The Apples in Stereo “New Magnetic Wonder”

By Gus Bode

Record Label Yep Roc Records Release Date: Feb. 6

Rating 4 stars

It’s been a long, strange trip for The Apples in Stereo, but the band may have found the keys to psychedelic-pop perfection on the sunny and eclectic “New Magnetic Wonder.”


Ever since 1997s “Tone Soul Evolution,” The Apples in Stereo have been a band in transition. “Evolution” was rife with pop melodies while 1999s “Her Wallpaper Reverie” dabbled in funky instrumentals, and 2001s “Velocity of Sound” was a raucous, over-cranked and fuzzed-out encapsulation of what the band has been doing live for years. “New Magnetic Wonder” takes elements from each of those and coalesces into joyful, rollicking trippiness.

Trying to peg down the sound of The Apples’ latest release is nearly impossible, but the music runs the gamut from ’60s style British invasion pop, techno-inflected psychedelia and just a touch of folk and funk. Terms such as “Beatles-esque” get thrown around rather liberally whenever a band shows any proficiency for melody, but it’s not too audacious to say “New Magnetic Wonder” might be the type of record John and Paul may have come up with had they been locked in a room with a vocoder, a few guitars and plenty of mind-altering substances.

Apples mastermind Robert Schneider steers the band through poppy Brit-rock on tunes such as “Can You Feel It?,” “Energy” and “The Sun is Out,” while working in rock elements along the way. The bluesy growl of “Skyway,” the rock steady riff of “Sunndal Song” and the jangly “Open Eyes” all help augment an album rife with sharp transitions.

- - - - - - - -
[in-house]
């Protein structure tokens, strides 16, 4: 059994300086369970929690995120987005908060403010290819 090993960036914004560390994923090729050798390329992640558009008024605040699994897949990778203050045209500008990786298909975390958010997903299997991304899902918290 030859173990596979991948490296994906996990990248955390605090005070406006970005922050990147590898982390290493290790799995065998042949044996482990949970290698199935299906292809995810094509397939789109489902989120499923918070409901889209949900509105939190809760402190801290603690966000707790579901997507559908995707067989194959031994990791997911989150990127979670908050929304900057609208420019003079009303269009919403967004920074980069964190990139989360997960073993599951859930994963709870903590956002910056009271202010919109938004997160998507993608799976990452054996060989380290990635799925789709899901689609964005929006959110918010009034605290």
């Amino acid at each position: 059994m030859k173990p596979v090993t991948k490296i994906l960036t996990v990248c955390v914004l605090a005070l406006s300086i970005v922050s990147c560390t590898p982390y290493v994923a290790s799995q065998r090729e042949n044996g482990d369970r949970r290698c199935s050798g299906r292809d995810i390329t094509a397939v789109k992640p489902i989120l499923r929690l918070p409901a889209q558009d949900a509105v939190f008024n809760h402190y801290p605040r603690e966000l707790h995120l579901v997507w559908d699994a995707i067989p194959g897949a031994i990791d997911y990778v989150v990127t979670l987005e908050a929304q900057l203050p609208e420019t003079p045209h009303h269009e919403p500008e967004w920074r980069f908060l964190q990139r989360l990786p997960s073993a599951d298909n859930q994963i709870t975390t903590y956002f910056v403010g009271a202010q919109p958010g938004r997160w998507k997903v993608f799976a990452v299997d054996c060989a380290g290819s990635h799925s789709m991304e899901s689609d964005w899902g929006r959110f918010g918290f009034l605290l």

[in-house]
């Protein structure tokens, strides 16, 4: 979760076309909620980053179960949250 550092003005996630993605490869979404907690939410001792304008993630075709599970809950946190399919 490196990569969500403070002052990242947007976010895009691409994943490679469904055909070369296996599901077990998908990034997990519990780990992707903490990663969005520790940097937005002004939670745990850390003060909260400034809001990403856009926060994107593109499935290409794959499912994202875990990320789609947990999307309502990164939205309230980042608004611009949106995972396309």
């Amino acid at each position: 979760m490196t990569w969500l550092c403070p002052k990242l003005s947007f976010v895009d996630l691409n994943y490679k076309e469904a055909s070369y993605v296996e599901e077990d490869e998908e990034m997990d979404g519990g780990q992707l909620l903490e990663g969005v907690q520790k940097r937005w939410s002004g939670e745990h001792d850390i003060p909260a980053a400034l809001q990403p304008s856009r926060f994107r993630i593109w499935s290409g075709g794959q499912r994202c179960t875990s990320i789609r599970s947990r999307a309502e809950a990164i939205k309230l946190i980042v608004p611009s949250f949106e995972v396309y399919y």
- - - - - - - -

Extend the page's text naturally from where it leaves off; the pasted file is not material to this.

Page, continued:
Following this, “Beautiful Machine (Parts 1-2)” and “Beautiful Machine (Parts 3-4)” work in tandem as an epic trip. Despite the disparate variety, most of the album flows together without any song seeming too jarring or unsettling to the overall feel of the music.

The only real missteps on the record come in the form of 10 extremely short “transition” tracks that serve absolutely no purpose aside from padding the length of “New Magic Wonder” and marring an otherwise outstanding album. The vocoder vocals of “Joanie Don’t You Worry” and “Hello Lola,” along with the off-kilter melodies of “Non-Pythagorean Composition” are mildly interesting but could be easily cut without changing the album for the worse.

It may have taken The Apples in Stereo half a decade to release its latest record, but the wait was certainly well worth it. “Transition” tracks aside, “New Magnetic Wonder” blends old and new beautifully, all without losing the musical variety for which the band has become known.